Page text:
Politics

Organ donor agencies want federal government to collect donor information nationally

Canada's largest organ donor agencies are urging the federal government to take action to promote and manage organ donor registration at the national level.

Health committee looks at registering for organ donation on tax forms

Conservative MP Len Webber's private member's bill C-316 would allow people to use their tax forms to declare their consent as an organ donor. (Bill Graveland/Canadian Press)

Canada's largest organ donor agencies are urging the federal government to take action to promote and manage organ donor registration at the national level.

At the House of Commons health committee on Monday, members of the Canadian Blood Services, BC Transplant and Ontario's Trillium Gift of Life Network said the key to reducing the list of more than 4,400 people waiting for an organ transplant is for the federal government to support the provinces through education campaigns and national data collection.

"We do really need to look at a culture of donation as we don't want donation to be an afterthought," said Amber Appleby, acting director of donation and transplantation at Canadian Blood Services. "All of the opportunities that make it most convenient for people to have many interactions with that opportunity would definitely facilitate an increase in people registering their decision."

While 90 per cent of Canadians support organ donation, less than 20 per cent have made plans to donate, according to statistics from the Canadian Transplant Society.

Committee member and Conservative MP Len Webber brought his private member's bill before the committee for discussion over how the federal government could play a role in facilitating organ donations, despite the process being under provincial jurisdiction.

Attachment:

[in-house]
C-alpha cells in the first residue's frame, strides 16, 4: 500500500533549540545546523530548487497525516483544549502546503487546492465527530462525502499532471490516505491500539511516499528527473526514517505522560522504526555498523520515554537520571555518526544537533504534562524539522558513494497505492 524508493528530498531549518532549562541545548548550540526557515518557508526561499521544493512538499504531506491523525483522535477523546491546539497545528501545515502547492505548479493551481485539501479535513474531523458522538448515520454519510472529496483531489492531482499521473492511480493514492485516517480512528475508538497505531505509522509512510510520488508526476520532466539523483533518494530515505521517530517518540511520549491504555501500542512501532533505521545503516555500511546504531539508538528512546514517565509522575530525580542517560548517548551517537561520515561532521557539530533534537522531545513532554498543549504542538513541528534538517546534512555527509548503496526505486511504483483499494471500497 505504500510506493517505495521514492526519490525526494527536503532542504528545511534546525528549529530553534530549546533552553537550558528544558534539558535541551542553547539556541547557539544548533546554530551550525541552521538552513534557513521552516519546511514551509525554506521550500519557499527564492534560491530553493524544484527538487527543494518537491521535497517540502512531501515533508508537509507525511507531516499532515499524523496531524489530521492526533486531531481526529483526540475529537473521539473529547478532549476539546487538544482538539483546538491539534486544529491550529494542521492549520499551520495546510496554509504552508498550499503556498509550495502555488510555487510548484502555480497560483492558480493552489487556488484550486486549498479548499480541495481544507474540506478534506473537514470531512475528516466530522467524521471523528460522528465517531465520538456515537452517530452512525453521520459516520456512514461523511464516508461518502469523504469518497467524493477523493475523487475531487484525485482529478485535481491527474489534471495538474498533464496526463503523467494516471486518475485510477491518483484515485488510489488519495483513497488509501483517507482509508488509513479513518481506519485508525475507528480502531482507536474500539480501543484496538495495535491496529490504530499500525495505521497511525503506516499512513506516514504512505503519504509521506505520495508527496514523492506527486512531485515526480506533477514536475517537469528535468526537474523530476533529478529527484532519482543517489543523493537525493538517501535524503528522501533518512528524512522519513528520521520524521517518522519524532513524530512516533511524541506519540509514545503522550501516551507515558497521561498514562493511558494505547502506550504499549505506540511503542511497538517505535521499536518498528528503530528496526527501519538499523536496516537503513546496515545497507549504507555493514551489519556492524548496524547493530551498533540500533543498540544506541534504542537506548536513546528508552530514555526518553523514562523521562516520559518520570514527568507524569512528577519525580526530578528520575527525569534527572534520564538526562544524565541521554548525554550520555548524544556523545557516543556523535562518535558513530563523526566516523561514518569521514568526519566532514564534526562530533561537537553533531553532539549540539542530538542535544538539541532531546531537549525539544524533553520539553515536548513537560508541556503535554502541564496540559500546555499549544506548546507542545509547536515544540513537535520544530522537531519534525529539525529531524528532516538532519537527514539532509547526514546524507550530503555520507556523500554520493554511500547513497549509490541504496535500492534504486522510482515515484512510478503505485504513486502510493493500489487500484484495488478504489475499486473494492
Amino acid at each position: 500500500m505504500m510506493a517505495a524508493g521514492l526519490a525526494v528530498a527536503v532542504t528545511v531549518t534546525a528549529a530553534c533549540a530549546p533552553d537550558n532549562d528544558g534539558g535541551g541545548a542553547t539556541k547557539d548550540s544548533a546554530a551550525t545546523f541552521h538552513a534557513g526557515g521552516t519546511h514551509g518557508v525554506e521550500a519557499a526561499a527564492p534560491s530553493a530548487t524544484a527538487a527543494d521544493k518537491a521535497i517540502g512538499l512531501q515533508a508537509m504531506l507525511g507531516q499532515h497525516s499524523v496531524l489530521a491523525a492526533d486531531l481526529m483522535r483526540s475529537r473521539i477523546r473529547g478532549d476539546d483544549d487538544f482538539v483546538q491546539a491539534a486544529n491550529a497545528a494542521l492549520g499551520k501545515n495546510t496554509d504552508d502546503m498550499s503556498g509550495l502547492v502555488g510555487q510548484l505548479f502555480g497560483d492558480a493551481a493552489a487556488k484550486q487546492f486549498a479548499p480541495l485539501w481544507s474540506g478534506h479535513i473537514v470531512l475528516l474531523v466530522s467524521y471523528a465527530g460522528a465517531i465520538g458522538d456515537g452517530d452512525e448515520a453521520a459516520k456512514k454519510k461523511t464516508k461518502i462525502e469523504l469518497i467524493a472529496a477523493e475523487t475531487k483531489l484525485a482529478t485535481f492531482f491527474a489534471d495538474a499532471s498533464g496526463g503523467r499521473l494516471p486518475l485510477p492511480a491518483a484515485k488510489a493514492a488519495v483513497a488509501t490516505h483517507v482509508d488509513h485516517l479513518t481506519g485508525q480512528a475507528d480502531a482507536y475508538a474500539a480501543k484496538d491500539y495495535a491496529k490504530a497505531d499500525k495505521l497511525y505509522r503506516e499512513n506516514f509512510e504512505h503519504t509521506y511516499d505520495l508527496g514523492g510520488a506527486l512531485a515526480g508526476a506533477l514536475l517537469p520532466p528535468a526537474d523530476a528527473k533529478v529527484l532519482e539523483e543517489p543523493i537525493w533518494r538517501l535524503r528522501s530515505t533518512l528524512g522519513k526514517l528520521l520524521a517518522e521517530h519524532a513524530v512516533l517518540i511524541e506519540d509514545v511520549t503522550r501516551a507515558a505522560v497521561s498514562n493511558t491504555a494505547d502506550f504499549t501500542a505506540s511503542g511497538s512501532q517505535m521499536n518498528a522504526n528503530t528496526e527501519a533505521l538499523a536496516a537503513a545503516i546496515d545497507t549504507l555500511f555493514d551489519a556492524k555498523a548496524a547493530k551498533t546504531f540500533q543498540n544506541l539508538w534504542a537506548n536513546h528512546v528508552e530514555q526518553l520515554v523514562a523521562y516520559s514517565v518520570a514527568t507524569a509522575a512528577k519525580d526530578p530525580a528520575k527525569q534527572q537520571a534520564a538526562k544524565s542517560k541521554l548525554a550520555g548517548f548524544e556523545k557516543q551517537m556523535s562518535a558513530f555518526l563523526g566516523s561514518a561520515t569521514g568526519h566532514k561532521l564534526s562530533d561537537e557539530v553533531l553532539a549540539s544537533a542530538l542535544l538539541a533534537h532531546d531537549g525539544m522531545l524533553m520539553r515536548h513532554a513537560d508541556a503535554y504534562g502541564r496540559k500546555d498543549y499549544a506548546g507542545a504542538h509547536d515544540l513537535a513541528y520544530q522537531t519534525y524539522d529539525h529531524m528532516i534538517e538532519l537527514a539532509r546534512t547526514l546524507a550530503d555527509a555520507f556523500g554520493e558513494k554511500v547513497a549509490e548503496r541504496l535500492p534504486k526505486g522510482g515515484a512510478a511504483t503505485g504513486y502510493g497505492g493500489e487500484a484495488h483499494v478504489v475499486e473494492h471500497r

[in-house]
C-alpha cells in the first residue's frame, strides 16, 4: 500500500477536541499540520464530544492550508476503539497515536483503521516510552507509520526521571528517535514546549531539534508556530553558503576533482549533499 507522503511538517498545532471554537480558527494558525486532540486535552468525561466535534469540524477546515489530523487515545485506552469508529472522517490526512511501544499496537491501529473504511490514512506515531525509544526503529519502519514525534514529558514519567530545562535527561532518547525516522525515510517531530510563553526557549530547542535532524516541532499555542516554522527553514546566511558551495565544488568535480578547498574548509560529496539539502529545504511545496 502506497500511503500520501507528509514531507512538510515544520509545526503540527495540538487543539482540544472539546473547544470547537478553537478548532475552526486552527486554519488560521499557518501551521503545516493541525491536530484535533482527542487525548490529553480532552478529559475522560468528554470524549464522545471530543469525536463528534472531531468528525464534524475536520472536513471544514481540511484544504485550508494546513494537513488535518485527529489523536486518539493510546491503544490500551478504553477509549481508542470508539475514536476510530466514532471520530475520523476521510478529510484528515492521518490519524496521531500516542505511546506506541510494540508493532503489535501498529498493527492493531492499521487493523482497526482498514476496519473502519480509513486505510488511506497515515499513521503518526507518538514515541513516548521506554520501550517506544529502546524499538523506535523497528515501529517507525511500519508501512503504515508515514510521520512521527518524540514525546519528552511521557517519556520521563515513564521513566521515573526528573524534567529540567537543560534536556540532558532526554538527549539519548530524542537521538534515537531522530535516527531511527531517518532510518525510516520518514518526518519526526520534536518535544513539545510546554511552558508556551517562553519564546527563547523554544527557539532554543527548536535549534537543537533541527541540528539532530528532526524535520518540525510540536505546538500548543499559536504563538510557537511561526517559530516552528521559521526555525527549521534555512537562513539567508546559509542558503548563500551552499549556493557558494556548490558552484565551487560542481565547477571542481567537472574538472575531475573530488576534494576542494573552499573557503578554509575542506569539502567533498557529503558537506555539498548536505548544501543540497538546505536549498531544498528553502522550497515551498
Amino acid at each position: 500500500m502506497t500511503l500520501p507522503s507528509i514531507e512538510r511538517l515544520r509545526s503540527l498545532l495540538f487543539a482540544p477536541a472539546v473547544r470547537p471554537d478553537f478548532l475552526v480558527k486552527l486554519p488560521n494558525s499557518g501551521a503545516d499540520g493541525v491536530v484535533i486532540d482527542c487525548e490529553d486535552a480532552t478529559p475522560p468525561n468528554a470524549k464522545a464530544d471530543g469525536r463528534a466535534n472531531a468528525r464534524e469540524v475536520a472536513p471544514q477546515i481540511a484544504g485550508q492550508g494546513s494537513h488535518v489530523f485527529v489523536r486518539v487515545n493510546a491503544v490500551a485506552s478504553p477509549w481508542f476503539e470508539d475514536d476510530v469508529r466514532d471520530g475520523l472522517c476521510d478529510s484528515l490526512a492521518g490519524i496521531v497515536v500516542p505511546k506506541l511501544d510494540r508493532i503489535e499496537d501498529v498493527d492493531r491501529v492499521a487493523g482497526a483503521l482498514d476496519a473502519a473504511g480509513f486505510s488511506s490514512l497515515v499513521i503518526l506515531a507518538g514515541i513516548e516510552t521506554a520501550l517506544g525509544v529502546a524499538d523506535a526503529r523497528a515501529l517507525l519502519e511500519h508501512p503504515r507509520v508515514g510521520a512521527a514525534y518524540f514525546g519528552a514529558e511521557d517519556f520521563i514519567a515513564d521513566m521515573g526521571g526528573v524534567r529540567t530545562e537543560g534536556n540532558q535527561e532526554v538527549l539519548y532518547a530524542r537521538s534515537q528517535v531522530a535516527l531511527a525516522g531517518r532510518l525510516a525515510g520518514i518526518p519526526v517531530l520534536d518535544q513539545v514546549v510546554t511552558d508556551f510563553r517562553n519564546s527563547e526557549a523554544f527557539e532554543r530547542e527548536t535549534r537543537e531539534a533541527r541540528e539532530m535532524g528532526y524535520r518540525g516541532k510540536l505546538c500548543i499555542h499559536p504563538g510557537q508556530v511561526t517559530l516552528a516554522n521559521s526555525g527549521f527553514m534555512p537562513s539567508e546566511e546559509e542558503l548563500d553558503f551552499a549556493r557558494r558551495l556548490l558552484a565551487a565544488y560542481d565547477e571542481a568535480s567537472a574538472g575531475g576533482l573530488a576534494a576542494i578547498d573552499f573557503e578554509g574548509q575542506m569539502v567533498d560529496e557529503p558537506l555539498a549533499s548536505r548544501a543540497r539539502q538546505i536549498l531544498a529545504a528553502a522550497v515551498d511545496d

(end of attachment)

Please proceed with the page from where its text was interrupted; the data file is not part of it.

Bill C-316 would allow people to use their tax forms to declare their consent as an organ donor. This information would then be fed to the provincial donor programs to help them identify opportunities.

"One of the reasons we're having this study is that we need to know what we can do as a federal government to improve the system here in Canada," Webber said.

Regional regimes

Unlike the United States, Canada does not have a centralized list of people waiting for an organ. The Liberal government voted against a bill in 2016 that would have supported the creation of a national registry to help identify those wishing to donate an organ and those who need them. The government said the bill would infringe on provincial areas of jurisdiction.

In a country where geography often plays a factor in whether someone receives a lifesaving organ, the efficiency of donor registration varies greatly from province to province.

Online registration is available in only five provinces: British Columbia, Ontario, Alberta, Manitoba and Quebec. In the case where someone dies outside of the province where they are registered for organ donation, it is unlikely that the hospital would be able to identify them as a donor.

When Canadians are reminded of the altruistic nature and the lifesaving benefit of donation, they respond and take action.- Ronnie Gavsie

"Usually what would happen is the next of kin would be approached to understand what would their wishes would have been," Appleby said.

The committee heard that the differences between systems pose the biggest barrier to effective organ donation, and lack of understanding makes the decision that much more difficult for families.

In Ontario, about one in five registered organ donors had their wishes overridden by family members, according to a 2016 report in the Canadian Medical Association Journal. Even if someone is registered as a donor, the family has the final say.

Saving lives

"In the cases where the family is gathered around the loved ones' bedside and the decision is made to withdraw life support, in many cases they will say that they want to do it now," said Ronnie Gavsie, president and CEO of Trillium Gift of Life Network. "We're all here and we've been through a lot together. We want to say our goodbyes, and we want to do it now."

Organ donations spiked last month after the Humboldt Broncos tragedy victim Logan Boulet had his organs donated to people in need of transplants. In a statement, the family said that Boulet had made his wishes clear when he registered at the age of 21.

"Following the tragedy in Humboldt and the revelation that one of the victims of that tragedy had registered for donation, he went on to save six lives," Gavsie said.

"When Canadians are reminded of the altruistic nature and the lifesaving benefit of donation, they respond and take action."

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